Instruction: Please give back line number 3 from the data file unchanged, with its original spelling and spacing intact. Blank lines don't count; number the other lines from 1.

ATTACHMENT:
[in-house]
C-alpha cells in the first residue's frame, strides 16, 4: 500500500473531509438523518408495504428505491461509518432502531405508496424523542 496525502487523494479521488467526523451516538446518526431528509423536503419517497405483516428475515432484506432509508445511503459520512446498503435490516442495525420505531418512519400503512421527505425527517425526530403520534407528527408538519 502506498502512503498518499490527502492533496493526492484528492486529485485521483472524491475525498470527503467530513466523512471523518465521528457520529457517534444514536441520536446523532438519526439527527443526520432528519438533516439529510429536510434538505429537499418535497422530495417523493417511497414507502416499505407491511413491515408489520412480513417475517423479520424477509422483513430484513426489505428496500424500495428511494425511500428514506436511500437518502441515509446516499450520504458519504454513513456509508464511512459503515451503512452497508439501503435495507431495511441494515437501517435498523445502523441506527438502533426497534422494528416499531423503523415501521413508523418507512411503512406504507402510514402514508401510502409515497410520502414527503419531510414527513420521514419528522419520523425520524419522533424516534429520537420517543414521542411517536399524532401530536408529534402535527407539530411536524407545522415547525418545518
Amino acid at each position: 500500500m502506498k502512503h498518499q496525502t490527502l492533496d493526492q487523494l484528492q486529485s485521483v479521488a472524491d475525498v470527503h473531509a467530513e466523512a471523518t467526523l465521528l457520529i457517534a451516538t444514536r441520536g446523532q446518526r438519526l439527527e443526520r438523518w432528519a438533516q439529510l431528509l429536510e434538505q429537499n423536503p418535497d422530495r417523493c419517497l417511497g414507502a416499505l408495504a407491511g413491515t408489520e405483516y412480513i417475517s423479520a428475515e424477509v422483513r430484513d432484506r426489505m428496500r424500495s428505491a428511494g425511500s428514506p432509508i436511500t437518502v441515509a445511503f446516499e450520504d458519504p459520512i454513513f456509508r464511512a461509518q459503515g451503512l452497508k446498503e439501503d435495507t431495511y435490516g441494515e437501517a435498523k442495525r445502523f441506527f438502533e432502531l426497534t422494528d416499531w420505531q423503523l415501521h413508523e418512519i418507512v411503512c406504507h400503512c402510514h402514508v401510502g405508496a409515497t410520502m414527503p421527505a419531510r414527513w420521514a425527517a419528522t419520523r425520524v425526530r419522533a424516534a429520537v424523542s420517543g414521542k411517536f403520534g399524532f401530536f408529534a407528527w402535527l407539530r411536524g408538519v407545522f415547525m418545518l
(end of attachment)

Amino acid at each position: 500500500m502506498k502512503h498518499q496525502t490527502l492533496d493526492q487523494l484528492q486529485s485521483v479521488a472524491d475525498v470527503h473531509a467530513e466523512a471523518t467526523l465521528l457520529i457517534a451516538t444514536r441520536g446523532q446518526r438519526l439527527e443526520r438523518w432528519a438533516q439529510l431528509l429536510e434538505q429537499n423536503p418535497d422530495r417523493c419517497l417511497g414507502a416499505l408495504a407491511g413491515t408489520e405483516y412480513i417475517s423479520a428475515e424477509v422483513r430484513d432484506r426489505m428496500r424500495s428505491a428511494g425511500s428514506p432509508i436511500t437518502v441515509a445511503f446516499e450520504d458519504p459520512i454513513f456509508r464511512a461509518q459503515g451503512l452497508k446498503e439501503d435495507t431495511y435490516g441494515e437501517a435498523k442495525r445502523f441506527f438502533e432502531l426497534t422494528d416499531w420505531q423503523l415501521h413508523e418512519i418507512v411503512c406504507h400503512c402510514h402514508v401510502g405508496a409515497t410520502m414527503p421527505a419531510r414527513w420521514a425527517a419528522t419520523r425520524v425526530r419522533a424516534a429520537v424523542s420517543g414521542k411517536f403520534g399524532f401530536f408529534a407528527w402535527l407539530r411536524g408538519v407545522f415547525m418545518l